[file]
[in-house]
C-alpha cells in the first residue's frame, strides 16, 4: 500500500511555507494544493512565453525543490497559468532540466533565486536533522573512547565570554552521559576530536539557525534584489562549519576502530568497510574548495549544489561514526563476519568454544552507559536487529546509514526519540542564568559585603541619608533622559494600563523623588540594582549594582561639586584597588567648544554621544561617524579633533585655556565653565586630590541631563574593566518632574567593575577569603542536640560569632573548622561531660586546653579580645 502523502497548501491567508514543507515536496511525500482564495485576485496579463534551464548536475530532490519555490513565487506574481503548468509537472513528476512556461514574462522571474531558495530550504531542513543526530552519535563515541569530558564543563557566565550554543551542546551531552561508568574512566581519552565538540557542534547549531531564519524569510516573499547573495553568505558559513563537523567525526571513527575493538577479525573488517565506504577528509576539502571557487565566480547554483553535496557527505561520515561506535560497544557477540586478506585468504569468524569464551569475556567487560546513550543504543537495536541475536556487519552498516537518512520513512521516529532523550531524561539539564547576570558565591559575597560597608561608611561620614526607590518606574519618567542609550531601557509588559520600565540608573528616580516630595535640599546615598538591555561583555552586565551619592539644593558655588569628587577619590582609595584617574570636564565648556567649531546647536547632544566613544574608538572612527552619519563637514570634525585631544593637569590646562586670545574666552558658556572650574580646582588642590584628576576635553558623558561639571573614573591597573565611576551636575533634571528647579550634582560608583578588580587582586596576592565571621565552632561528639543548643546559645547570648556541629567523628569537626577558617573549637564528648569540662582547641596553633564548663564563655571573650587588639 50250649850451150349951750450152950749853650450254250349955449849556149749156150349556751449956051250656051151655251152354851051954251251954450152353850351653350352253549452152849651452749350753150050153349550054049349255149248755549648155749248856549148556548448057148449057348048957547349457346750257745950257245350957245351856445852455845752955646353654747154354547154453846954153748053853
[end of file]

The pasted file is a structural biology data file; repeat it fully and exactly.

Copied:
[in-house]
C-alpha cells in the first residue's frame, strides 16, 4: 500500500511555507494544493512565453525543490497559468532540466533565486536533522573512547565570554552521559576530536539557525534584489562549519576502530568497510574548495549544489561514526563476519568454544552507559536487529546509514526519540542564568559585603541619608533622559494600563523623588540594582549594582561639586584597588567648544554621544561617524579633533585655556565653565586630590541631563574593566518632574567593575577569603542536640560569632573548622561531660586546653579580645 502523502497548501491567508514543507515536496511525500482564495485576485496579463534551464548536475530532490519555490513565487506574481503548468509537472513528476512556461514574462522571474531558495530550504531542513543526530552519535563515541569530558564543563557566565550554543551542546551531552561508568574512566581519552565538540557542534547549531531564519524569510516573499547573495553568505558559513563537523567525526571513527575493538577479525573488517565506504577528509576539502571557487565566480547554483553535496557527505561520515561506535560497544557477540586478506585468504569468524569464551569475556567487560546513550543504543537495536541475536556487519552498516537518512520513512521516529532523550531524561539539564547576570558565591559575597560597608561608611561620614526607590518606574519618567542609550531601557509588559520600565540608573528616580516630595535640599546615598538591555561583555552586565551619592539644593558655588569628587577619590582609595584617574570636564565648556567649531546647536547632544566613544574608538572612527552619519563637514570634525585631544593637569590646562586670545574666552558658556572650574580646582588642590584628576576635553558623558561639571573614573591597573565611576551636575533634571528647579550634582560608583578588580587582586596576592565571621565552632561528639543548643546559645547570648556541629567523628569537626577558617573549637564528648569540662582547641596553633564548663564563655571573650587588639 50250649850451150349951750450152950749853650450254250349955449849556149749156150349556751449956051250656051151655251152354851051954251251954450152353850351653350352253549452152849651452749350753150050153349550054049349255149248755549648155749248856549148556548448057148449057348048957547349457346750257745950257245350957245351856445852455845752955646353654747154354547154453846954153748053853